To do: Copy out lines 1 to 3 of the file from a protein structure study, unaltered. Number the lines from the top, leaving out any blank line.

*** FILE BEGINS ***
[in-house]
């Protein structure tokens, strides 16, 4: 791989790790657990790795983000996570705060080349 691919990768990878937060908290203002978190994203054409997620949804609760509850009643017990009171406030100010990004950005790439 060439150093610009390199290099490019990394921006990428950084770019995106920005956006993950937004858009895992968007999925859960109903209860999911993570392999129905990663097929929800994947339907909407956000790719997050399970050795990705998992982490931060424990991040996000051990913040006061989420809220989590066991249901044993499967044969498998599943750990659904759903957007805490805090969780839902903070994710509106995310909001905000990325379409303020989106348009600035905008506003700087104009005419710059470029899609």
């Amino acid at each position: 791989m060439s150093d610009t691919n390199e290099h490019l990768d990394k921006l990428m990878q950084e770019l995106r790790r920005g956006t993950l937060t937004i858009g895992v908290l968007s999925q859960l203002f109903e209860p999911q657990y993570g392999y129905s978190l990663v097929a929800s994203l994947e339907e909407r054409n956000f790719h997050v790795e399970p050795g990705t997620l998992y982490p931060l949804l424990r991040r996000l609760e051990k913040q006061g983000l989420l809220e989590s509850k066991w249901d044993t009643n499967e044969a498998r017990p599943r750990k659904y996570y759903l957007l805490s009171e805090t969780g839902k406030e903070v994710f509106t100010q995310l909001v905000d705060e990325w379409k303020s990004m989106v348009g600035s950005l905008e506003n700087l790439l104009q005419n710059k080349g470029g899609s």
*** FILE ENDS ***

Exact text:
[in-house]
């Protein structure tokens, strides 16, 4: 791989790790657990790795983000996570705060080349 691919990768990878937060908290203002978190994203054409997620949804609760509850009643017990009171406030100010990004950005790439 060439150093610009390199290099490019990394921006990428950084770019995106920005956006993950937004858009895992968007999925859960109903209860999911993570392999129905990663097929929800994947339907909407956000790719997050399970050795990705998992982490931060424990991040996000051990913040006061989420809220989590066991249901044993499967044969498998599943750990659904759903957007805490805090969780839902903070994710509106995310909001905000990325379409303020989106348009600035905008506003700087104009005419710059470029899609």
């Amino acid at each position: 791989m060439s150093d610009t691919n390199e290099h490019l990768d990394k921006l990428m990878q950084e770019l995106r790790r920005g956006t993950l937060t937004i858009g895992v908290l968007s999925q859960l203002f109903e209860p999911q657990y993570g392999y129905s978190l990663v097929a929800s994203l994947e339907e909407r054409n956000f790719h997050v790795e399970p050795g990705t997620l998992y982490p931060l949804l424990r991040r996000l609760e051990k913040q006061g983000l989420l809220e989590s509850k066991w249901d044993t009643n499967e044969a498998r017990p599943r750990k659904y996570y759903l957007l805490s009171e805090t969780g839902k406030e903070v994710f509106t100010q995310l909001v905000d705060e990325w379409k303020s990004m989106v348009g600035s950005l905008e506003n700087l790439l104009q005419n710059k080349g470029g899609s």